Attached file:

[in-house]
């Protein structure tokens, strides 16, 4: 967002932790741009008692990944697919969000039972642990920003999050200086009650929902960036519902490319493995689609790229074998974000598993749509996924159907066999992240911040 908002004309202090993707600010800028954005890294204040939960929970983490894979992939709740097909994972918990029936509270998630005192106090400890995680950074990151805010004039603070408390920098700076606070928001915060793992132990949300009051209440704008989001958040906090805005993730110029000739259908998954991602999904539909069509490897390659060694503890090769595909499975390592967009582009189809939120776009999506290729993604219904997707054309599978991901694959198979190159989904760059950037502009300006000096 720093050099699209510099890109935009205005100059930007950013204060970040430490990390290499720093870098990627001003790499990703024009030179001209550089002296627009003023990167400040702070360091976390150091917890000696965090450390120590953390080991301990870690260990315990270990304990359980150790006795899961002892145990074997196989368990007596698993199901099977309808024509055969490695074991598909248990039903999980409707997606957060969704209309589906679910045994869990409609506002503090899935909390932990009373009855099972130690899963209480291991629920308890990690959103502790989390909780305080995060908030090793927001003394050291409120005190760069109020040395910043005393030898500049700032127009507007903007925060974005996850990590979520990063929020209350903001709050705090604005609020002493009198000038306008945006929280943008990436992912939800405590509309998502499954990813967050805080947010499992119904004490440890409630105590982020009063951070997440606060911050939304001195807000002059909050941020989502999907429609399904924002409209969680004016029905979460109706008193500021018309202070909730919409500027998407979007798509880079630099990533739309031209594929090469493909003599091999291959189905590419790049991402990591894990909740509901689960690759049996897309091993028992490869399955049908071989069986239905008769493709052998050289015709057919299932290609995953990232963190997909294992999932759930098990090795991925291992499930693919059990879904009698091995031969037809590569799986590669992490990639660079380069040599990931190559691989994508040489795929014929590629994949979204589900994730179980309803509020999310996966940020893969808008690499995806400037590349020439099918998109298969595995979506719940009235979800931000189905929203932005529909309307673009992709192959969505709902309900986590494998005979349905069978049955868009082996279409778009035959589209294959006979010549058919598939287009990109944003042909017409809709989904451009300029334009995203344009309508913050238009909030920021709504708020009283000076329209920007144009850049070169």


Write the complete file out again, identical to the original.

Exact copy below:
[in-house]
């Protein structure tokens, strides 16, 4: 967002932790741009008692990944697919969000039972642990920003999050200086009650929902960036519902490319493995689609790229074998974000598993749509996924159907066999992240911040 908002004309202090993707600010800028954005890294204040939960929970983490894979992939709740097909994972918990029936509270998630005192106090400890995680950074990151805010004039603070408390920098700076606070928001915060793992132990949300009051209440704008989001958040906090805005993730110029000739259908998954991602999904539909069509490897390659060694503890090769595909499975390592967009582009189809939120776009999506290729993604219904997707054309599978991901694959198979190159989904760059950037502009300006000096 720093050099699209510099890109935009205005100059930007950013204060970040430490990390290499720093870098990627001003790499990703024009030179001209550089002296627009003023990167400040702070360091976390150091917890000696965090450390120590953390080991301990870690260990315990270990304990359980150790006795899961002892145990074997196989368990007596698993199901099977309808024509055969490695074991598909248990039903999980409707997606957060969704209309589906679910045994869990409609506002503090899935909390932990009373009855099972130690899963209480291991629920308890990690959103502790989390909780305080995060908030090793927001003394050291409120005190760069109020040395910043005393030898500049700032127009507007903007925060974005996850990590979520990063929020209350903001709050705090604005609020002493009198000038306008945006929280943008990436992912939800405590509309998502499954990813967050805080947010499992119904004490440890409630105590982020009063951070997440606060911050939304001195807000002059909050941020989502999907429609399904924002409209969680004016029905979460109706008193500021018309202070909730919409500027998407979007798509880079630099990533739309031209594929090469493909003599091999291959189905590419790049991402990591894990909740509901689960690759049996897309091993028992490869399955049908071989069986239905008769493709052998050289015709057919299932290609995953990232963190997909294992999932759930098990090795991925291992499930693919059990879904009698091995031969037809590569799986590669992490990639660079380069040599990931190559691989994508040489795929014929590629994949979204589900994730179980309803509020999310996966940020893969808008690499995806400037590349020439099918998109298969595995979506719940009235979800931000189905929203932005529909309307673009992709192959969505709902309900986590494998005979349905069978049955868009082996279409778009035959589209294959006979010549058919598939287009990109944003042909017409809709989904451009300029334009995203344009309508913050238009909030920021709504708020009283000076329209920007144009850049070169």